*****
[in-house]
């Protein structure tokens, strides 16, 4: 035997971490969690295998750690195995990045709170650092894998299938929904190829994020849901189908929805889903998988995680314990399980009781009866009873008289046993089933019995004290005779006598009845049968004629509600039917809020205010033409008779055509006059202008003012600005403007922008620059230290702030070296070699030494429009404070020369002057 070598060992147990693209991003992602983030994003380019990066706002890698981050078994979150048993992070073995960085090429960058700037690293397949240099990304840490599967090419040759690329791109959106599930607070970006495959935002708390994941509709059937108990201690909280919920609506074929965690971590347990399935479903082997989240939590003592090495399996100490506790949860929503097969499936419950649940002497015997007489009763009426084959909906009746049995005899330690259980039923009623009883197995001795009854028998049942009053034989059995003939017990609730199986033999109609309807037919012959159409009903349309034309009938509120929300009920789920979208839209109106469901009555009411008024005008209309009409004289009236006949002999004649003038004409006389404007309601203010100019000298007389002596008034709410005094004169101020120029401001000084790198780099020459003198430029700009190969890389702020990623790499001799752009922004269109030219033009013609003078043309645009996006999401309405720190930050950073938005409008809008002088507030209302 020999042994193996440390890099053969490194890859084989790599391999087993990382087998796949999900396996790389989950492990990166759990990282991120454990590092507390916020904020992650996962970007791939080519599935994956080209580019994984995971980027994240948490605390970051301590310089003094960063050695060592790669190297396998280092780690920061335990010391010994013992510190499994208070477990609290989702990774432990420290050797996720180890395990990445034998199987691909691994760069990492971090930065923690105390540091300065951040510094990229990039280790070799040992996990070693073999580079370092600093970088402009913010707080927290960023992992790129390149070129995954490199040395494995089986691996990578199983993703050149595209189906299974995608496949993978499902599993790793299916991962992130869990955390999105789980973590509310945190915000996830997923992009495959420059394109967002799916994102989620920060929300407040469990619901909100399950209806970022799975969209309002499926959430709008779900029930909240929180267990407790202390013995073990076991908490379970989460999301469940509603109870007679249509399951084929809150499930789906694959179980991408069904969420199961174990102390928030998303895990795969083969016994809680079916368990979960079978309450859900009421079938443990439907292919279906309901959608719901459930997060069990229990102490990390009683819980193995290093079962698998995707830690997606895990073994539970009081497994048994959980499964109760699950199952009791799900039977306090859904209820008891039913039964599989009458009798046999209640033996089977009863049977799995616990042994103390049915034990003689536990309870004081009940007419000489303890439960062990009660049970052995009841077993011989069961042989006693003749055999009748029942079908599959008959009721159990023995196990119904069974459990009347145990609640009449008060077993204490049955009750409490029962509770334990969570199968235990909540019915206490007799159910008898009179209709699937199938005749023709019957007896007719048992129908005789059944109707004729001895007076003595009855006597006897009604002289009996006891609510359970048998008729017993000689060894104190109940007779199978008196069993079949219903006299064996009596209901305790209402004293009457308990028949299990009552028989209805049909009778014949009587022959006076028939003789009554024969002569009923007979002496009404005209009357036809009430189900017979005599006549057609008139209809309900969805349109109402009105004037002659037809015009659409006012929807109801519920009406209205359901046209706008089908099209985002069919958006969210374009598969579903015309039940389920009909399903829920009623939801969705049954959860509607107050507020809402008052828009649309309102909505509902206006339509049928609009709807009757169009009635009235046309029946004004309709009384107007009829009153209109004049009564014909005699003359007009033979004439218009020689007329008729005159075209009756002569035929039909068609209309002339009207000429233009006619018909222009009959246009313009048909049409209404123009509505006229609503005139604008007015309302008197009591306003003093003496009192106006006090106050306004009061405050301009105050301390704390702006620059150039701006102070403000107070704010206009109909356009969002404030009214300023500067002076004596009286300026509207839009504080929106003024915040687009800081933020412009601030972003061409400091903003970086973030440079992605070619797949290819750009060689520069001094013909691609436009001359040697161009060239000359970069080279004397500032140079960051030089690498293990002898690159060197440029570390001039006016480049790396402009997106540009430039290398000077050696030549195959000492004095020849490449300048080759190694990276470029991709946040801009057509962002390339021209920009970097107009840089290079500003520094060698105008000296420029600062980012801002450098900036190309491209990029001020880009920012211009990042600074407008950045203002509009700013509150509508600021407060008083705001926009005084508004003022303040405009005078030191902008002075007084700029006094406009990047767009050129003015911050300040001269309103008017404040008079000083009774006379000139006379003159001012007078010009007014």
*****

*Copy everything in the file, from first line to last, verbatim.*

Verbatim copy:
[in-house]
């Protein structure tokens, strides 16, 4: 035997971490969690295998750690195995990045709170650092894998299938929904190829994020849901189908929805889903998988995680314990399980009781009866009873008289046993089933019995004290005779006598009845049968004629509600039917809020205010033409008779055509006059202008003012600005403007922008620059230290702030070296070699030494429009404070020369002057 070598060992147990693209991003992602983030994003380019990066706002890698981050078994979150048993992070073995960085090429960058700037690293397949240099990304840490599967090419040759690329791109959106599930607070970006495959935002708390994941509709059937108990201690909280919920609506074929965690971590347990399935479903082997989240939590003592090495399996100490506790949860929503097969499936419950649940002497015997007489009763009426084959909906009746049995005899330690259980039923009623009883197995001795009854028998049942009053034989059995003939017990609730199986033999109609309807037919012959159409009903349309034309009938509120929300009920789920979208839209109106469901009555009411008024005008209309009409004289009236006949002999004649003038004409006389404007309601203010100019000298007389002596008034709410005094004169101020120029401001000084790198780099020459003198430029700009190969890389702020990623790499001799752009922004269109030219033009013609003078043309645009996006999401309405720190930050950073938005409008809008002088507030209302 020999042994193996440390890099053969490194890859084989790599391999087993990382087998796949999900396996790389989950492990990166759990990282991120454990590092507390916020904020992650996962970007791939080519599935994956080209580019994984995971980027994240948490605390970051301590310089003094960063050695060592790669190297396998280092780690920061335990010391010994013992510190499994208070477990609290989702990774432990420290050797996720180890395990990445034998199987691909691994760069990492971090930065923690105390540091300065951040510094990229990039280790070799040992996990070693073999580079370092600093970088402009913010707080927290960023992992790129390149070129995954490199040395494995089986691996990578199983993703050149595209189906299974995608496949993978499902599993790793299916991962992130869990955390999105789980973590509310945190915000996830997923992009495959420059394109967002799916994102989620920060929300407040469990619901909100399950209806970022799975969209309002499926959430709008779900029930909240929180267990407790202390013995073990076991908490379970989460999301469940509603109870007679249509399951084929809150499930789906694959179980991408069904969420199961174990102390928030998303895990795969083969016994809680079916368990979960079978309450859900009421079938443990439907292919279906309901959608719901459930997060069990229990102490990390009683819980193995290093079962698998995707830690997606895990073994539970009081497994048994959980499964109760699950199952009791799900039977306090859904209820008891039913039964599989009458009798046999209640033996089977009863049977799995616990042994103390049915034990003689536990309870004081009940007419000489303890439960062990009660049970052995009841077993011989069961042989006693003749055999009748029942079908599959008959009721159990023995196990119904069974459990009347145990609640009449008060077993204490049955009750409490029962509770334990969570199968235990909540019915206490007799159910008898009179209709699937199938005749023709019957007896007719048992129908005789059944109707004729001895007076003595009855006597006897009604002289009996006891609510359970048998008729017993000689060894104190109940007779199978008196069993079949219903006299064996009596209901305790209402004293009457308990028949299990009552028989209805049909009778014949009587022959006076028939003789009554024969002569009923007979002496009404005209009357036809009430189900017979005599006549057609008139209809309900969805349109109402009105004037002659037809015009659409006012929807109801519920009406209205359901046209706008089908099209985002069919958006969210374009598969579903015309039940389920009909399903829920009623939801969705049954959860509607107050507020809402008052828009649309309102909505509902206006339509049928609009709807009757169009009635009235046309029946004004309709009384107007009829009153209109004049009564014909005699003359007009033979004439218009020689007329008729005159075209009756002569035929039909068609209309002339009207000429233009006619018909222009009959246009313009048909049409209404123009509505006229609503005139604008007015309302008197009591306003003093003496009192106006006090106050306004009061405050301009105050301390704390702006620059150039701006102070403000107070704010206009109909356009969002404030009214300023500067002076004596009286300026509207839009504080929106003024915040687009800081933020412009601030972003061409400091903003970086973030440079992605070619797949290819750009060689520069001094013909691609436009001359040697161009060239000359970069080279004397500032140079960051030089690498293990002898690159060197440029570390001039006016480049790396402009997106540009430039290398000077050696030549195959000492004095020849490449300048080759190694990276470029991709946040801009057509962002390339021209920009970097107009840089290079500003520094060698105008000296420029600062980012801002450098900036190309491209990029001020880009920012211009990042600074407008950045203002509009700013509150509508600021407060008083705001926009005084508004003022303040405009005078030191902008002075007084700029006094406009990047767009050129003015911050300040001269309103008017404040008079000083009774006379000139006379003159001012007078010009007014």